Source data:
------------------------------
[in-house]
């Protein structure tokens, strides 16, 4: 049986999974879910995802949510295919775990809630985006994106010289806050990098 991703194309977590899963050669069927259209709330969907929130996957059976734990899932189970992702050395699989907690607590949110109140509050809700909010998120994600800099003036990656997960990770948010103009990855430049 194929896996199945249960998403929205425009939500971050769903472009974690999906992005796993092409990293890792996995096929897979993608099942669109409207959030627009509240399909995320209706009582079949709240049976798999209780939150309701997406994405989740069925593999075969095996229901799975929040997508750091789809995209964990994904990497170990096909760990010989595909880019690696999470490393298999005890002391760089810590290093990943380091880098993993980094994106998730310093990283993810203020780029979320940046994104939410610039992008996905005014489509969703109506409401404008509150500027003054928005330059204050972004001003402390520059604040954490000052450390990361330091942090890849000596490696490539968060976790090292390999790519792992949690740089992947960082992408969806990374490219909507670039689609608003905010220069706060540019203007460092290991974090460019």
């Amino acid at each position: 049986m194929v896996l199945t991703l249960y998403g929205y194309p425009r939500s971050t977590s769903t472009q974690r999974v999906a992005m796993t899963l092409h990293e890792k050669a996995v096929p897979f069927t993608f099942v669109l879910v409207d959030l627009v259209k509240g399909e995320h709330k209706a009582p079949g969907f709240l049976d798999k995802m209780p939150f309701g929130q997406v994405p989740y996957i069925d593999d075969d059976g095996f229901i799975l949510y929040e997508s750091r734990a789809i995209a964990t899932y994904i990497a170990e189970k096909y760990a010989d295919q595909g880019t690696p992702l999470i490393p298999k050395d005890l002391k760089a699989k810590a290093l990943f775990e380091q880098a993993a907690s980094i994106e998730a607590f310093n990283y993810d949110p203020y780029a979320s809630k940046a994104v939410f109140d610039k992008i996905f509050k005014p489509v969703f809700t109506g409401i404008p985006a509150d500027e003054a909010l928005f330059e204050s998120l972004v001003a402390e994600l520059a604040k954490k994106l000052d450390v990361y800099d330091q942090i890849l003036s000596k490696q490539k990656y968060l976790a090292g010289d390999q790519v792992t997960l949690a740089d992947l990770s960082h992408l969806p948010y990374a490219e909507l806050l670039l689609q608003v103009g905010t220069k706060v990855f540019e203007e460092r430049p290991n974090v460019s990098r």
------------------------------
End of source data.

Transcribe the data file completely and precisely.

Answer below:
[in-house]
């Protein structure tokens, strides 16, 4: 049986999974879910995802949510295919775990809630985006994106010289806050990098 991703194309977590899963050669069927259209709330969907929130996957059976734990899932189970992702050395699989907690607590949110109140509050809700909010998120994600800099003036990656997960990770948010103009990855430049 194929896996199945249960998403929205425009939500971050769903472009974690999906992005796993092409990293890792996995096929897979993608099942669109409207959030627009509240399909995320209706009582079949709240049976798999209780939150309701997406994405989740069925593999075969095996229901799975929040997508750091789809995209964990994904990497170990096909760990010989595909880019690696999470490393298999005890002391760089810590290093990943380091880098993993980094994106998730310093990283993810203020780029979320940046994104939410610039992008996905005014489509969703109506409401404008509150500027003054928005330059204050972004001003402390520059604040954490000052450390990361330091942090890849000596490696490539968060976790090292390999790519792992949690740089992947960082992408969806990374490219909507670039689609608003905010220069706060540019203007460092290991974090460019």
């Amino acid at each position: 049986m194929v896996l199945t991703l249960y998403g929205y194309p425009r939500s971050t977590s769903t472009q974690r999974v999906a992005m796993t899963l092409h990293e890792k050669a996995v096929p897979f069927t993608f099942v669109l879910v409207d959030l627009v259209k509240g399909e995320h709330k209706a009582p079949g969907f709240l049976d798999k995802m209780p939150f309701g929130q997406v994405p989740y996957i069925d593999d075969d059976g095996f229901i799975l949510y929040e997508s750091r734990a789809i995209a964990t899932y994904i990497a170990e189970k096909y760990a010989d295919q595909g880019t690696p992702l999470i490393p298999k050395d005890l002391k760089a699989k810590a290093l990943f775990e380091q880098a993993a907690s980094i994106e998730a607590f310093n990283y993810d949110p203020y780029a979320s809630k940046a994104v939410f109140d610039k992008i996905f509050k005014p489509v969703f809700t109506g409401i404008p985006a509150d500027e003054a909010l928005f330059e204050s998120l972004v001003a402390e994600l520059a604040k954490k994106l000052d450390v990361y800099d330091q942090i890849l003036s000596k490696q490539k990656y968060l976790a090292g010289d390999q790519v792992t997960l949690a740089d992947l990770s960082h992408l969806p948010y990374a490219e909507l806050l670039l689609q608003v103009g905010t220069k706060v990855f540019e203007e460092r430049p290991n974090v460019s990098r």